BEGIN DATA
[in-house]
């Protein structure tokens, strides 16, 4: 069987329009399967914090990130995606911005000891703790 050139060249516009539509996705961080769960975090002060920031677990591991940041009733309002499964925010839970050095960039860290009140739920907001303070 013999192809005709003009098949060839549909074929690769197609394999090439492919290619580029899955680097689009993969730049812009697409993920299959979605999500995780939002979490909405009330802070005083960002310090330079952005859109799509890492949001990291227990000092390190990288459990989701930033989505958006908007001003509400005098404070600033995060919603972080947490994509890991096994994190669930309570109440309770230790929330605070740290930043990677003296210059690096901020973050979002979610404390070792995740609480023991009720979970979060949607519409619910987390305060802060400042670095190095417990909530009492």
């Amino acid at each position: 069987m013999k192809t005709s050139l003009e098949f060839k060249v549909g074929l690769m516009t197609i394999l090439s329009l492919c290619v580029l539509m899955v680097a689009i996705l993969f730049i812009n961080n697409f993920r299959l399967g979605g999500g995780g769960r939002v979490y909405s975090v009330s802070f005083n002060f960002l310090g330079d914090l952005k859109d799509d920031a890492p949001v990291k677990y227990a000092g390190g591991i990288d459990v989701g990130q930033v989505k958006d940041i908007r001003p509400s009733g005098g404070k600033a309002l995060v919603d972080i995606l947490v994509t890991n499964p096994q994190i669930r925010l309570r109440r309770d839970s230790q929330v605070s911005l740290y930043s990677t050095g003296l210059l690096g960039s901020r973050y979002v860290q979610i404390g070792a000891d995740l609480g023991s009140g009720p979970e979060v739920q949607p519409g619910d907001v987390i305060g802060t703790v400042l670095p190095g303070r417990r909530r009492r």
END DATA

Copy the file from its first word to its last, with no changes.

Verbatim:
[in-house]
């Protein structure tokens, strides 16, 4: 069987329009399967914090990130995606911005000891703790 050139060249516009539509996705961080769960975090002060920031677990591991940041009733309002499964925010839970050095960039860290009140739920907001303070 013999192809005709003009098949060839549909074929690769197609394999090439492919290619580029899955680097689009993969730049812009697409993920299959979605999500995780939002979490909405009330802070005083960002310090330079952005859109799509890492949001990291227990000092390190990288459990989701930033989505958006908007001003509400005098404070600033995060919603972080947490994509890991096994994190669930309570109440309770230790929330605070740290930043990677003296210059690096901020973050979002979610404390070792995740609480023991009720979970979060949607519409619910987390305060802060400042670095190095417990909530009492």
């Amino acid at each position: 069987m013999k192809t005709s050139l003009e098949f060839k060249v549909g074929l690769m516009t197609i394999l090439s329009l492919c290619v580029l539509m899955v680097a689009i996705l993969f730049i812009n961080n697409f993920r299959l399967g979605g999500g995780g769960r939002v979490y909405s975090v009330s802070f005083n002060f960002l310090g330079d914090l952005k859109d799509d920031a890492p949001v990291k677990y227990a000092g390190g591991i990288d459990v989701g990130q930033v989505k958006d940041i908007r001003p509400s009733g005098g404070k600033a309002l995060v919603d972080i995606l947490v994509t890991n499964p096994q994190i669930r925010l309570r109440r309770d839970s230790q929330v605070s911005l740290y930043s990677t050095g003296l210059l690096g960039s901020r973050y979002v860290q979610i404390g070792a000891d995740l609480g023991s009140g009720p979970e979060v739920q949607p519409g619910d907001v987390i305060g802060t703790v400042l670095p190095g303070r417990r909530r009492r």